Leading public officials discuss 2011 political landscape
Despite the inclement weather, the Kentucky Chamber’s 16th Annual Policy Conference, sponsored by Brown-Forman, was a great success with 15 of Kentucky’s leading public officials addressing a group of more than 130 of the state’s business leaders. Chamber members heard what is in store in 2011 in Washington, D.C. and Frankfort. Panel discussions on health care, education, taxes and energy issues allowed executive branch officials and legislators to react to specific questions from the business community.
Congressman Ben Chandler opened the conference with a discussion of the changing landscape in Washington and how that will impact big picture issues in the next session of Congress. He noted his opposition to health reform and the consumer financial reforms that passed the recent Congress and pledged to work with the business community to find common ground on issues where he may disagree. In the current lame-duck session of Congress, he noted his support for the Bush tax cut extension agreement between the President and Congressional Republicans.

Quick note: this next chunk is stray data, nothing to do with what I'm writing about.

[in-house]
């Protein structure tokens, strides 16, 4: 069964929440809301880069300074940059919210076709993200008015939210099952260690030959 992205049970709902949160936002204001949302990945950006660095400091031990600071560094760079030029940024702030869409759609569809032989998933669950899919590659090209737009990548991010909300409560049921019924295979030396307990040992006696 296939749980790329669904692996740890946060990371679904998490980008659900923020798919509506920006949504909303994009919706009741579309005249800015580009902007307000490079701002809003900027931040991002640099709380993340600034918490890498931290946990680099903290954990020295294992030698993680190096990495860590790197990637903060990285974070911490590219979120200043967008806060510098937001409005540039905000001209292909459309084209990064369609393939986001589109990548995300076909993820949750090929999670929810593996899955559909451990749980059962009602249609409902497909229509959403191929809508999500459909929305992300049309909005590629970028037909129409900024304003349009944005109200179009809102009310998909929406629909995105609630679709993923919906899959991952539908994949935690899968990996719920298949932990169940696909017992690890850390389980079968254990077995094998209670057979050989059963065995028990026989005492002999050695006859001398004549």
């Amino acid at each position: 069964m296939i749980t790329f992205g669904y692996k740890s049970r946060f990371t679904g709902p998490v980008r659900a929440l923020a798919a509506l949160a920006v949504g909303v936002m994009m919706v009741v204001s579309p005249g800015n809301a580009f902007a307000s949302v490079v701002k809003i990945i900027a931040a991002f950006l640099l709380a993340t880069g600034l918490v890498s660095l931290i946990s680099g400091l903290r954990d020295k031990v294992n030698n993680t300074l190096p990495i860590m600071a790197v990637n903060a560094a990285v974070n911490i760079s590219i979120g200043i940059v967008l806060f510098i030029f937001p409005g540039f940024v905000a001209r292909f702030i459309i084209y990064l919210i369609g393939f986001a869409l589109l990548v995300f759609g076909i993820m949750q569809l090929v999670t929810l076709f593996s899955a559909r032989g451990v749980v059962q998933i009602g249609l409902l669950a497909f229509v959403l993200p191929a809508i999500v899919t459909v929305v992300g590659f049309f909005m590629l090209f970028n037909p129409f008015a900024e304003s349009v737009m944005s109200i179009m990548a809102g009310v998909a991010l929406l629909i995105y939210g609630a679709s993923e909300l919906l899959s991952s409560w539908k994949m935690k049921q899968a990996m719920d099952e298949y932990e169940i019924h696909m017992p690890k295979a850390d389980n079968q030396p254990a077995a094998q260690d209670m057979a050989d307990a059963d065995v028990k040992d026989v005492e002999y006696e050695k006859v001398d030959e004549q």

Gov. Steve Beshear offered the keynote speech during lunch. He highlighted his support for the recent changes to the state’s economic incentive laws and how those are beginning to pay off in terms of jobs. His legislative priorites will be to balance the Medicaid budget and he wants to raise the compulsory school attendance age to 18, a proposal supported by the Chamber.
Senate President David L. Williams and House Speaker Greg Stumbo concluded the Policy Conference by discussing a number of issues important to the business community. Sen. Williams described an ambitious agenda for 2011 that includes creating a tax reform commission, addressing Medicaid fraud, allowing voluntary charter schools, budget and public pension reform, improved government transparency and immigration reform. Williams recently announced his “Agenda for Prosperity” and challenged the Chamber and business leaders to be bold and speak out on issues that will make Kentucky a better place to do business. Stumbo agreed that tax reform should be considered and noted his support for pension reform and finding ways to eliminate income taxes from Kentucky’s tax code. Stumbo also noted his support for an aggressive spending plan to build new schools and invest in water and sewer projects around the state. This plan would require additional state debt, which the Speaker argues is appropriate.